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Cosmetic surgery to overcome baldness using your own natural hair
Whether you are experiencing baldness as a result of genetics, trauma or disease, a hair transplant can return hair to the areas where you have lost it. As cosmetic surgery to recover lost hair relocates actual hair follicles, the ‘new’ hair is your own and perfectly natural.
Although the first recorded hair transplant procedure (Japan, in the 1930s) was used to restore hair to scarred eyelashes and eyebrows, it wasn't until 1959, when Dr Norman Orentreich published his report on hair transplant surgery, that the field really took off. As techniques have been refined over the years, the results have progressed from unnatural-looking tufts sprouting from the top of the head to a subtle covering, blending indistinguishably into the existing hair.
What can a hair transplant do for you?
Most hair loss in men is caused by genetic programming. It typically becomes noticeable by middle age, but may start as early as in the teens. Although baldness is not considered a problem to many people, some men (and women) become increasingly self-conscious about their hair loss. Hair transplant plastic surgery can give the appearance of a new, natural-looking head of hair by taking ‘lifelong’ hair follicles from the area at the very back of the head and relocating them on the bald area at the top of the head. Once transplanted, these relocated hairs will continue to grow normally.
The best candidate for a hair transplant, therefore, would possess healthy hair on the sides and back of the head. They would also be non-smokers (or able to stop smoking during the healing process) and mature enough to understand the psychological, as well as physical, impact of what they are doing. Your particular suitability for a hair transplant will be discussed during your initial consultation with the practitioner.
“I was a typical bald man, with a thick ‘horseshoe’ of hair around the sides and back of my head,” said one transplant patient in his forties. “I didn’t want a full mop of hair, but just enough to stop me being completely bare on top. Some of the healthy follicles from the horseshoe area were transplanted onto the rear and middle of my bald patch so that they subtly blended in with the hair at the back of my head. Now, instead of ‘bald’ I am ‘a bit thin on top’, which suits me fine.”
Undergoing a hair transplant
The procedure takes place under local anaesthetic. In a single session, up to 2,000 hair follicles may be transplanted, with greater numbers involved where larger areas are involved. Healthy hair is removed and transplanted in clusters of up to eight hair follicles. As the surgeon completes each area he will close up the incisions and cover the area with bandages. As each session could take several hours, you may prefer to have two or three shorter sessions instead.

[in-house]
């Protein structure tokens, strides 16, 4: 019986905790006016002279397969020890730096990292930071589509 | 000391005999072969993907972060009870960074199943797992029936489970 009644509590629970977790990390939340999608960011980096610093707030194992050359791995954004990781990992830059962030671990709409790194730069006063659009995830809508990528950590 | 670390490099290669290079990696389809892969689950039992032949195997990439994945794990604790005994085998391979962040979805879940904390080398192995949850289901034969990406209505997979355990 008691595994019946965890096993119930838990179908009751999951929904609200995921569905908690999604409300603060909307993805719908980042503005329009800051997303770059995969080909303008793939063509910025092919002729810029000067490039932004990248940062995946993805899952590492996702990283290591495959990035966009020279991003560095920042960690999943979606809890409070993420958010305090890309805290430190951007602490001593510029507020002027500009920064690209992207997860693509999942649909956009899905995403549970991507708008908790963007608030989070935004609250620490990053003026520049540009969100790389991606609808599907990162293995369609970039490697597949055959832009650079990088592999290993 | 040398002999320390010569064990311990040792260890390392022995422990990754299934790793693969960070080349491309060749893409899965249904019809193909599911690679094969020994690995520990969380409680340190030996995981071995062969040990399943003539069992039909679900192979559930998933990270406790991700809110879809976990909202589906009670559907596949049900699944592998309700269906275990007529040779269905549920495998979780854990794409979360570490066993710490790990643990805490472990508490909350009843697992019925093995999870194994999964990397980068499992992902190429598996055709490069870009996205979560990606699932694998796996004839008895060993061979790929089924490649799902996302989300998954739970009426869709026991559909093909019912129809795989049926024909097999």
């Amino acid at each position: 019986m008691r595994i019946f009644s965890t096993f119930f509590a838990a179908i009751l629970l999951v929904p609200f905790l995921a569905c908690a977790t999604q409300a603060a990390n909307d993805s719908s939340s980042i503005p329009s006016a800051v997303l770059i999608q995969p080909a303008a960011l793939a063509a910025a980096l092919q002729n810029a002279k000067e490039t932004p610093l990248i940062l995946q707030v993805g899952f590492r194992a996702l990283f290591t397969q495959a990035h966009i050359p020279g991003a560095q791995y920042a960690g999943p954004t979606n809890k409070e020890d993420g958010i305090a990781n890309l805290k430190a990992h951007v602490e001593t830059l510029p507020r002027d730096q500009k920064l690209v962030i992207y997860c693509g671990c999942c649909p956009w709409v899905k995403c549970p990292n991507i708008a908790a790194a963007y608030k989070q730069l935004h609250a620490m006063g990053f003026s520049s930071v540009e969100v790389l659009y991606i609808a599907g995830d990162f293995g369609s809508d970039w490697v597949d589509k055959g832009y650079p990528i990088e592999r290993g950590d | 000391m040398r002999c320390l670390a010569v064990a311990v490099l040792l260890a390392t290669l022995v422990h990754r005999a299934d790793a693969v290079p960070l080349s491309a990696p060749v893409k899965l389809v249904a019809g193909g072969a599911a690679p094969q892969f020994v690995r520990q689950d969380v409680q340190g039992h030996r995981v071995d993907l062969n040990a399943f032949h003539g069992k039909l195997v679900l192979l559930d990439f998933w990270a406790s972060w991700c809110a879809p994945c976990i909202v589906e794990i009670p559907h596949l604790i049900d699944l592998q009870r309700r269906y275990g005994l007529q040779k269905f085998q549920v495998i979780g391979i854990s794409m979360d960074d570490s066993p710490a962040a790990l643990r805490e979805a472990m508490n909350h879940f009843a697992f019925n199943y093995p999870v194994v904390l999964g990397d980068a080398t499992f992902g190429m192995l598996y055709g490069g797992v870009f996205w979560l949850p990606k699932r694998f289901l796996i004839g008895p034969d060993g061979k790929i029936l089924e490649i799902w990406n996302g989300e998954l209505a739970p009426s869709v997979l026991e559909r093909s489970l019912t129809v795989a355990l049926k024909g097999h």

The bandages that were applied during and after the procedure should be left in place overnight. You should be able to return to your normal routine the day after the procedure as long as you avoid vigorous exercise. For two or three days post-operation you will experience some discomfort in both the donor and recipient areas of the head. A mild headache as well as some swelling and bruising around the eyes is also quite likely.
Some of the transplanted hair may fall out two days or so after the procedure. This is perfectly normal and, gradually, over the course of the next three months, new hair will begin to sprout in the grafts. Sutures will be removed after about 10 days and you will be given instructions regarding hair washing/brushing during your recovery. Some scabbing may occur but should be gone within 10 days or so.
“I must admit, “ said one hair transplant patient, “there was a point, a couple of days after the operation, where I thought ‘What have I done?!’. Thankfully, the initial tenderness and unpleasant appearance soon improved and, day by day, I actually grew a normal looking head of hair.”
As with all cosmetic surgery, it is essential to follow the advice of your practitioner after the procedure. This will make the outcome as successful as possible and reduce the risk of complications.
It is normal that some of the grafts will not to take, however, most should continue to grow throughout your lifetime. If you wish, the procedure may be repeated at least 6 months after the original operation to fill in any gaps between the grafts to produce an even thicker head of hair.
Who should carry out your hair transplant?
You should only undergo this surgical procedure when being treated by doctors or surgeons who are specifically trained and experienced in hair transplantation. Costs range from £1,000 - £10,000 depending on the number and type of grafts transplanted. Before deciding to go ahead with a hair transplant, you should consider the consequences of your future hair loss and whether you are prepared to undergo further plastic surgery to maintain your full head of hair.
Have your say!
If you've had experience with this procedure then why not leave a comment below and share your thoughts and advice with our readers.